Adding an auxiliary power unit, or APU, to your truck is quite an investment. These products can range from five-thousand dollars all the way up to twelve-thousand dollars. What they offer though is worth it. When your truck has an APU installed you will have a source for power, heating, and air conditioning all without having to idle your trucks’ engine. This ends up saving you money on fuel and maintenance as well as keeping you in compliance with anti-idling laws.
Over the past few weeks I have been looking at and answering the most common APU questions. My goal here is to provide a one stop place for all APU related questions. Today’s topic is going to focus on just how long these APUs will last? How long will they run before they need to rest? Knowing this number can be an important factor when it comes to purchasing an APU.
How Long Can They Run?
Before I can answer this question we first have to determine if the APU you are looking at is electric or diesel. Answering this question can have a significant impact on how long your APU will last.
An electric APU does not run off of an engine but instead pulls its power from batteries. These batteries are charged as your truck’s engine is on either while driving or idling. Then, when you are done for the day or are at a period where you no longer need the truck’s engine you can flip the APU on to begin enjoying the stored power.
Because electric APUs use stored power that means that there is a time limit involved. The batteries can only store so much power before they are depleted. Even the longest lasting electric APU on the marketplace, Thermo King or Carrier Comfort Pro, can only last between ten to eleven hours. That eleven hour timeline is in flux as well and it can vary depending on the variables that are introduced. For example, if you are driving in Phoenix in August and are facing one-hundred degree temperatures then your electric APU will NOT last that full eleven hours. The air conditioner is going to be running constantly trying to keep up which will result in more power used.
The same can be said if you are driving up north in Maine or North Dakota in the dead of winter. More power will be consumed just to keep your cab warm. This will result in a shorter battery life. Along with the weather you also need to consider if you will be running other electronics or appliances along with your air conditioner or furnace. That eleven hour timeline is based on ideal conditions and ONLY using the air conditioner or the furnace. If you add more electronics/appliances then you will be draining more power which will result in a shorter timeline.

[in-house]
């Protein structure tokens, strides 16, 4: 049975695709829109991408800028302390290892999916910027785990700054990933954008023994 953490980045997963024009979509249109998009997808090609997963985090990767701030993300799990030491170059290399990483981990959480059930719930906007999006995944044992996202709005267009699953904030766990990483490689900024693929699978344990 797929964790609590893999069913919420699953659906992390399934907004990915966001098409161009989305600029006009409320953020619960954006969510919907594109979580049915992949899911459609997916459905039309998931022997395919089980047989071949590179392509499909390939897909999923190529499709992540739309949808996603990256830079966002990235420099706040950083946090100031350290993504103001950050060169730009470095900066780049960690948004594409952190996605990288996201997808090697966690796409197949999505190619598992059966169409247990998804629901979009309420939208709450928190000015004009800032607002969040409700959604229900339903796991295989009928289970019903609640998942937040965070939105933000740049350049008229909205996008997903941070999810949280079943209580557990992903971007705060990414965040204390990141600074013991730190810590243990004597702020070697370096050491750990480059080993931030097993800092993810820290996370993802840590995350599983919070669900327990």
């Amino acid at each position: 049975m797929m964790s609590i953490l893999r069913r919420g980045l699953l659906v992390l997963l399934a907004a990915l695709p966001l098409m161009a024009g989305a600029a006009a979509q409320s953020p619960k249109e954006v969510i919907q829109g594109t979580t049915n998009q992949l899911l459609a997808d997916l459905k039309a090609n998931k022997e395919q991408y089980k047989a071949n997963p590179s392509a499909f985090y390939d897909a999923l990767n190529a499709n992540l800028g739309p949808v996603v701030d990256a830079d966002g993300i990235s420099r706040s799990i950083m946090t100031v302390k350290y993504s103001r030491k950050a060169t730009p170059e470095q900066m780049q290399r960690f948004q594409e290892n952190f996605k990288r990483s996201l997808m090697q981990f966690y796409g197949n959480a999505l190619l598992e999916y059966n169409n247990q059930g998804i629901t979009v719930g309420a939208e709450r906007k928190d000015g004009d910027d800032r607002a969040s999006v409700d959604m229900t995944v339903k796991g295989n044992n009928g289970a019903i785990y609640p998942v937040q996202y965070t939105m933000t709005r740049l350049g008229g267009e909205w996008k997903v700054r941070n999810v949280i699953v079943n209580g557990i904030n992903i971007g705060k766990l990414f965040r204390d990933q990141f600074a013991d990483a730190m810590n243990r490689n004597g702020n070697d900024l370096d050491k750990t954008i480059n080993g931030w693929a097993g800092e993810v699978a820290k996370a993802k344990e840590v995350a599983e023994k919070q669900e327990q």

In short folks an electric APU will most likely not get you through a solid night of rest. Chances are you will run out of battery charge sometime throughout the night. When the batteries have run out of charge it will take anywhere between four to eight hours of your truck’s engine running to charge the batteries back to full capacity. These electric systems are recommended for folks who will be waiting at a dock or a port for a few hours at a time. These are not the recommended systems for long-haul drivers.
Now that we have the electric systems covered it is now time to take a look at the diesel systems and exactly how long they can last. As I mentioned earlier, diesel systems are by far the most popular type of APU. They are much more reliable, provide more power, and can power for a much longer period of time. Their main downside is that they do use diesel fuel and they are not the most environmentally friendly. (It is more friendly then idling your engine, but you are still running a diesel engine.)
Most diesel APUs will be connected directly to your truck’s fuel tank. A trucks’ fuel tank can typically range anywhere from one-hundred and twenty-five gallon to three-hundred gallons. Now, typically when idling you burn anywhere from 0.75 to 1.25 gallons per hour. As you can imagine, this can add up fast when idling for a long period of time. A diesel APU though will only eat between 0.10 to 0.50 gallons per hour. If we take the average between both numbers we get an 1.00 gallon per hour use when idling and a 0.25 when using an APU. As you can see, that is a significant difference in fuel spent.
Now to answer your question as to how long a diesel APU will last. So, let’s use a 125 gallon tank as an example and a burn rate of 0.25 gallons per hour and also assume that your fuel tank has 60 gallons of fuel in it. In this scenario you could run your APU for over two-hundred hours without having to refill your fuel tank. Obviously, this is an extreme example but it gets the point across of why diesel APUs are so popular. When taken care of and proper maintenance is done these APUs can provide you with endless hours of power, heating, and cooling while on the road.
In conclusion folks the amount of time your APU can last depends on quite a bit of variables. Is your APU electric or diesel? If it is electric what is the rated time? What climate are you in? There are a lot of factors that can contribute to how long an electric APU can last. If you have a diesel model then how much fuel do you have left in the tank? How long do you plan to run it because chances are your diesel APU will last much longer then you actually need it. The only thing I can say is make sure you have enough diesel in your tank before you decide to run the APU all night. Besides that, you’ll be fine.
Thanks for reading,